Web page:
The biggest of the big brewers is Anheuser-Busch, the St. Louis-based giant. (Your corner brewpub would like to sell in a year what Anheuser-Busch sells in a single afternoon during baseball season.) It now offers a range of specialty craft-style beers under its Michelob label. One of the best of these is Michelob HefeWeizen. This is a surprisingly elegant brew, with a creamy presence on the palate, great balance, and fresh, fruity tones. Add a slice of lemon and you're ready for all the heat summer can dish out.

PINKUS ORGANIC HEFEWEIZEN ($3.50 per 17-oz. bottle)


Wheat beer is often associated with Bavaria, where the powers in charge once declared it a monopoly of the state. But northern Germany has its own Weissbier tradition. Johannes Müller and his wife started two yeast-driven enterprises - a brewery and a bakery - in the northern German university town of Münster in 1816. Although it sounds like the birthplace of the lovable television monster of the same name, Münster was actually famous for beer rather than for guys with bolts in their necks. Of the 150 brewers that set up shop in Münster since the year the Müllers arrived, today all except Pinkus have disappeared.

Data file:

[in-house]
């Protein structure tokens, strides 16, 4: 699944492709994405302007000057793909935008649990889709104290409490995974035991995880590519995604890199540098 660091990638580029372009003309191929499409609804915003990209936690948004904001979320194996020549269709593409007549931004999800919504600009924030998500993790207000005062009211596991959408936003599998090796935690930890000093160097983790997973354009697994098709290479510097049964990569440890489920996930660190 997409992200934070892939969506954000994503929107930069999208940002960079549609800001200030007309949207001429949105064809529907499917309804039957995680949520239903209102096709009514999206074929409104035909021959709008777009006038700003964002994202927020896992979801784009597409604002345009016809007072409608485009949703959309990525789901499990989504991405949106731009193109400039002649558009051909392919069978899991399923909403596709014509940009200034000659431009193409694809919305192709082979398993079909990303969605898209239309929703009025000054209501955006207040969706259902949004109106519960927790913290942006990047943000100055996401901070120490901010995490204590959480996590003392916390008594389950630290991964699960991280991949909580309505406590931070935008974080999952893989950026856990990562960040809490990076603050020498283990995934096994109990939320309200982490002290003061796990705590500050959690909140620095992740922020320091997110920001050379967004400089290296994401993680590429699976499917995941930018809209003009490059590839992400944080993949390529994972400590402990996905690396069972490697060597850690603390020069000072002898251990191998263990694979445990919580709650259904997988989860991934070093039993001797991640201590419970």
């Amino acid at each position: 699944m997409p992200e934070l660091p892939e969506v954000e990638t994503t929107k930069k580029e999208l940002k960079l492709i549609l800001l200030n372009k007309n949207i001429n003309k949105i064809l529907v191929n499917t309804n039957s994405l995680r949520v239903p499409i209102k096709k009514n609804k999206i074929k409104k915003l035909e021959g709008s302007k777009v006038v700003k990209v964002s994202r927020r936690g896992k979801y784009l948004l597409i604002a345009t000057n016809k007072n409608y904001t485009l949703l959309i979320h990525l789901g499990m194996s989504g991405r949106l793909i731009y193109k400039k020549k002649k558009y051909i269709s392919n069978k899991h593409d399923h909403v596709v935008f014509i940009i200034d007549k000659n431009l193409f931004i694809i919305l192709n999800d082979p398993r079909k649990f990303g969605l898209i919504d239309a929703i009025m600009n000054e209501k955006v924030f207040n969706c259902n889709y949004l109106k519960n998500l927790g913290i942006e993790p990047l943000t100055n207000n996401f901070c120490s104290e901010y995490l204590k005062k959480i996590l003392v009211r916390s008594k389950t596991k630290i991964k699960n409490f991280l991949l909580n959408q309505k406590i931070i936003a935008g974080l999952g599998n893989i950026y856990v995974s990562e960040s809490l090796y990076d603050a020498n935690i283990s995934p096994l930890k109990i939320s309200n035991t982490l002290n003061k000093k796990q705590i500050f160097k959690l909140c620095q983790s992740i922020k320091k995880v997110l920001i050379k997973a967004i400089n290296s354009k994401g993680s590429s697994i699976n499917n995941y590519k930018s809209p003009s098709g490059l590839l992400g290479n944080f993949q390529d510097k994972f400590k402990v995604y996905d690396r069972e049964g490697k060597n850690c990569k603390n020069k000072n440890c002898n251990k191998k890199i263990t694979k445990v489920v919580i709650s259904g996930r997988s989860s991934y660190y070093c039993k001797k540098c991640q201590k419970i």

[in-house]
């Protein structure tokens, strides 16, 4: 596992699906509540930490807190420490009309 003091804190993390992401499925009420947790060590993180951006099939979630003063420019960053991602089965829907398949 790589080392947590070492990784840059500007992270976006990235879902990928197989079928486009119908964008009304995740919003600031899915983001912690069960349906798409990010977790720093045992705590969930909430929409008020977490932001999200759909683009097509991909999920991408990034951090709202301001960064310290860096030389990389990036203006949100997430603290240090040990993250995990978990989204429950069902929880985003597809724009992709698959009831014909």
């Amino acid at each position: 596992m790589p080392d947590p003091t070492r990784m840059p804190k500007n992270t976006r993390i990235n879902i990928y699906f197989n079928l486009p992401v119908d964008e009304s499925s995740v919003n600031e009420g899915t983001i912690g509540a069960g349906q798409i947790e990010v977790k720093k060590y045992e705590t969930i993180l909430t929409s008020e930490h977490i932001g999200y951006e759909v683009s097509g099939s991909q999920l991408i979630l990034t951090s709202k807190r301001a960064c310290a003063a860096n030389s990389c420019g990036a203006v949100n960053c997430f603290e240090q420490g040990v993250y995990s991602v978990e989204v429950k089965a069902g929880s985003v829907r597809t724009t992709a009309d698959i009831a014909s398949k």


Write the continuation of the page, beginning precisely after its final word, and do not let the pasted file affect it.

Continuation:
The Pinkus-Müller brewery is still a family-operated business, with a well-known pub frequented by Münster's thirsty university students. The company is committed to organic methods, and makes this Hefeweizen with certified organic grain. The brew has a honeyed nose that leads, as in many northern German wheat beers, to refreshingly tangy citrus flavors on the palate.

HOEGAARDEN WIT ($6 per four-pack)


Belgium probably produces more styles of beer than just about anywhere else, from the great abbey ales and wild-yeast lambics to fruity kriek and bottle-aged gueuze. Some of these are an acquired taste, but one Belgian beer that just about anyone can appreciate is wit, Belgium's answer to Germany's Weissbier. Belgian brewers, however, love to flavor their versions with spices and other aromatics. Hoegaarden Wit was the creation of Belgian brewing enthusiast Pierre Celis. Determined to revive the wit style, he set up a brewery in the mid-1960s in Hoegaarden, a town that had once boasted one brewery for every 100 citizens.